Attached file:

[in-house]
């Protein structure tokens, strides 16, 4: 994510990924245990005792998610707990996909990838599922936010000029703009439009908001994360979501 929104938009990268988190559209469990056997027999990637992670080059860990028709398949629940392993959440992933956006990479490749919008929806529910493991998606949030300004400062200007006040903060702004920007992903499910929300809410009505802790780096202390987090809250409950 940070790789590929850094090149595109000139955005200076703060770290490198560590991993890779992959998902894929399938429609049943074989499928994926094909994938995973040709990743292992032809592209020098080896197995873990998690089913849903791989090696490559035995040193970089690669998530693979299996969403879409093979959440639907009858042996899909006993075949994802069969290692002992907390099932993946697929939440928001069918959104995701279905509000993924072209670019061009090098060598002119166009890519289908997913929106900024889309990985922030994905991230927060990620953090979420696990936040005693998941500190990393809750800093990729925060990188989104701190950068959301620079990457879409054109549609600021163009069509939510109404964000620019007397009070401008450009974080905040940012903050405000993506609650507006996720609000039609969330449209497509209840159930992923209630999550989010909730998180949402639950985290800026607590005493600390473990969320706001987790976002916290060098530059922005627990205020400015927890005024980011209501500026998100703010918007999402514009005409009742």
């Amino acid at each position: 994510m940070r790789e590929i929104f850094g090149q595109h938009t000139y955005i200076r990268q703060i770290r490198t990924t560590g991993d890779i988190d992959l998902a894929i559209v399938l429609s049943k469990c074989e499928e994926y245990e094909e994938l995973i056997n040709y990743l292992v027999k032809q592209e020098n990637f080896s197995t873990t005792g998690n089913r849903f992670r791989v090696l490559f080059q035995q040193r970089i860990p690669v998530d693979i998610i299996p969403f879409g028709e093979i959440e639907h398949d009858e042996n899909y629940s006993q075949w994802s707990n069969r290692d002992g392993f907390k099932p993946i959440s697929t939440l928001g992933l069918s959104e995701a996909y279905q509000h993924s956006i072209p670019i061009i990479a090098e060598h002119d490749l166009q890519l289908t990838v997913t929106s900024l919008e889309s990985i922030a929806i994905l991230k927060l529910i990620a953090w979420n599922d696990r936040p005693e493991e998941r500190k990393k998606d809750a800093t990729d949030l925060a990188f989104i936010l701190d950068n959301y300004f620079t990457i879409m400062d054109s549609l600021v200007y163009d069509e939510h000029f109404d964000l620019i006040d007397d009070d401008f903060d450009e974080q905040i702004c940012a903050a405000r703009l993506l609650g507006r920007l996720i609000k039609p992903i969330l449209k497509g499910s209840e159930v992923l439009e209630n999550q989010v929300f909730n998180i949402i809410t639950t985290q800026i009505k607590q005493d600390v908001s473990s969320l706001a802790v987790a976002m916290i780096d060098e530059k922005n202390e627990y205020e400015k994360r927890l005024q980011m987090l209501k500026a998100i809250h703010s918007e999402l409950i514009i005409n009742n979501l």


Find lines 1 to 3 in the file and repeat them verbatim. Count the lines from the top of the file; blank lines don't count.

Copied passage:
[in-house]
């Protein structure tokens, strides 16, 4: 994510990924245990005792998610707990996909990838599922936010000029703009439009908001994360979501 929104938009990268988190559209469990056997027999990637992670080059860990028709398949629940392993959440992933956006990479490749919008929806529910493991998606949030300004400062200007006040903060702004920007992903499910929300809410009505802790780096202390987090809250409950 940070790789590929850094090149595109000139955005200076703060770290490198560590991993890779992959998902894929399938429609049943074989499928994926094909994938995973040709990743292992032809592209020098080896197995873990998690089913849903791989090696490559035995040193970089690669998530693979299996969403879409093979959440639907009858042996899909006993075949994802069969290692002992907390099932993946697929939440928001069918959104995701279905509000993924072209670019061009090098060598002119166009890519289908997913929106900024889309990985922030994905991230927060990620953090979420696990936040005693998941500190990393809750800093990729925060990188989104701190950068959301620079990457879409054109549609600021163009069509939510109404964000620019007397009070401008450009974080905040940012903050405000993506609650507006996720609000039609969330449209497509209840159930992923209630999550989010909730998180949402639950985290800026607590005493600390473990969320706001987790976002916290060098530059922005627990205020400015927890005024980011209501500026998100703010918007999402514009005409009742």
């Amino acid at each position: 994510m940070r790789e590929i929104f850094g090149q595109h938009t000139y955005i200076r990268q703060i770290r490198t990924t560590g991993d890779i988190d992959l998902a894929i559209v399938l429609s049943k469990c074989e499928e994926y245990e094909e994938l995973i056997n040709y990743l292992v027999k032809q592209e020098n990637f080896s197995t873990t005792g998690n089913r849903f992670r791989v090696l490559f080059q035995q040193r970089i860990p690669v998530d693979i998610i299996p969403f879409g028709e093979i959440e639907h398949d009858e042996n899909y629940s006993q075949w994802s707990n069969r290692d002992g392993f907390k099932p993946i959440s697929t939440l928001g992933l069918s959104e995701a996909y279905q509000h993924s956006i072209p670019i061009i990479a090098e060598h002119d490749l166009q890519l289908t990838v997913t929106s900024l919008e889309s990985i922030a929806i994905l991230k927060l529910i990620a953090w979420n599922d696990r936040p005693e493991e998941r500190k990393k998606d809750a800093t990729d949030l925060a990188f989104i936010l701190d950068n959301y300004f620079t990457i879409m400062d054109s549609l600021v200007y163009d069509e939510h000029f109404d964000l620019i006040d007397d009070d401008f903060d450009e974080q905040i702004c940012a903050a405000r703009l993506l609650g507006r920007l996720i609000k039609p992903i969330l449209k497509g499910s209840e159930v992923l439009e209630n999550q989010v929300f909730n998180i949402i809410t639950t985290q800026i009505k607590q005493d600390v908001s473990s969320l706001a802790v987790a976002m916290i780096d060098e530059k922005n202390e627990y205020e400015k994360r927890l005024q980011m987090l209501k500026a998100i809250h703010s918007e999402l409950i514009i005409n009742n979501l």